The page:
Guideline #1: Recognize Change as Both an Individual and Organizational Process

An important lesson learned from the past is that we cannot improve schools without improving the skills and abilities of the professional educators within them. In other words, we must see change as an individual process and be willing to invest in the intellectual capital of those individuals who staff our schools (Wise, 1991). Success in any improvement effort always hinges on the smallest unit of the organization and, in education, that is the classroom (McLaughlin, 1991). School principals and teachers are the ones chiefly responsible for implementing change. Therefore professional development processes, regardless of their form (Sparks & Loucks-Horsley, 1989), must be relevant to principals and teachers, and must directly address their specific needs and concerns (Hall & Loucks, 1978; Weatherley & Lipsky, 1977).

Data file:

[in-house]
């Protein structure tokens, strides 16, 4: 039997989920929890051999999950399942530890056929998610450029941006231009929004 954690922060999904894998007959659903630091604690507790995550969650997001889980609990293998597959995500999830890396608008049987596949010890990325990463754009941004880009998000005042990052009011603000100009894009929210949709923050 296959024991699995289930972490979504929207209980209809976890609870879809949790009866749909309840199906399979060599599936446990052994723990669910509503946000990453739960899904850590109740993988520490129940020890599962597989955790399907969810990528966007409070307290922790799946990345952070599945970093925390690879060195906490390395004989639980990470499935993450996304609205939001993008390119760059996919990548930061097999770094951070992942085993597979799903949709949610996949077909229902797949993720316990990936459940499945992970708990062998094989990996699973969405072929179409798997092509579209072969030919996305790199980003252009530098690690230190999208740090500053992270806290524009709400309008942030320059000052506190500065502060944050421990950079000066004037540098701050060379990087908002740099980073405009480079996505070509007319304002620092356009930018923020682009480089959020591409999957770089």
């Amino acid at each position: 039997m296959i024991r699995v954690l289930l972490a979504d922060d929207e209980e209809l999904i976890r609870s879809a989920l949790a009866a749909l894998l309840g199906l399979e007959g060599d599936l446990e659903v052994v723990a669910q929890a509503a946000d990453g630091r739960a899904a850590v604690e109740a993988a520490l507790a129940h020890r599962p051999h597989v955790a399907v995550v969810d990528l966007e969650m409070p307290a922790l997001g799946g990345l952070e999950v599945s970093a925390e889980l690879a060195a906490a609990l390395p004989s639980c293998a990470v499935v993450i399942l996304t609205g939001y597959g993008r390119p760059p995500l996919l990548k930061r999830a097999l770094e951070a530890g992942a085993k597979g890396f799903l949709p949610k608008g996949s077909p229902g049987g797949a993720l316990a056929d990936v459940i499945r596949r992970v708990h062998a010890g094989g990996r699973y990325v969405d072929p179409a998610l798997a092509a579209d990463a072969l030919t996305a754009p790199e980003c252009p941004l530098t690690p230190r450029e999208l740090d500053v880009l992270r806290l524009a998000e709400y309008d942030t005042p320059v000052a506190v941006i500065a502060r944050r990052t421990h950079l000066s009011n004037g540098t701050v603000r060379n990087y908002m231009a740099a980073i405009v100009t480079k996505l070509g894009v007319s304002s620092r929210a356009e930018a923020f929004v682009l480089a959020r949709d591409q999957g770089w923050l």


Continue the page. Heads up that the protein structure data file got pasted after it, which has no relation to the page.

At the same time, to see change as only an individual process can make professional development an arduous and uncomfortable personal endeavor. Even changes that are empowering bring a certain amount of anxiety. And principals and teachers, like professionals in many fields, are reluctant to adopt new practices or procedures unless they feel sure they can make them work (Lortie, 1975). To change or to try something new means to risk failure, and that is both highly embarrassing and threatening to one's sense of professional pride (Pejouhy, 1990).

Furthermore, it is important to keep in mind that organizations, like individuals, also adopt change (Sarason, 1982; Shroyer, 1990; Waugh & Punch, 1987). To focus exclusively on individuals in professional development efforts, while neglecting factors such as organizational features and system politics, severely limits the likelihood of success (Berman, 1978; Clift, Holland, & Veal, 1990; Deal, 1987; Fullan & Pomfret, 1977; Parker, 1980). A debilitating environment can squash any change effort, no matter how much we exhort individuals to persist (Beane, 1991).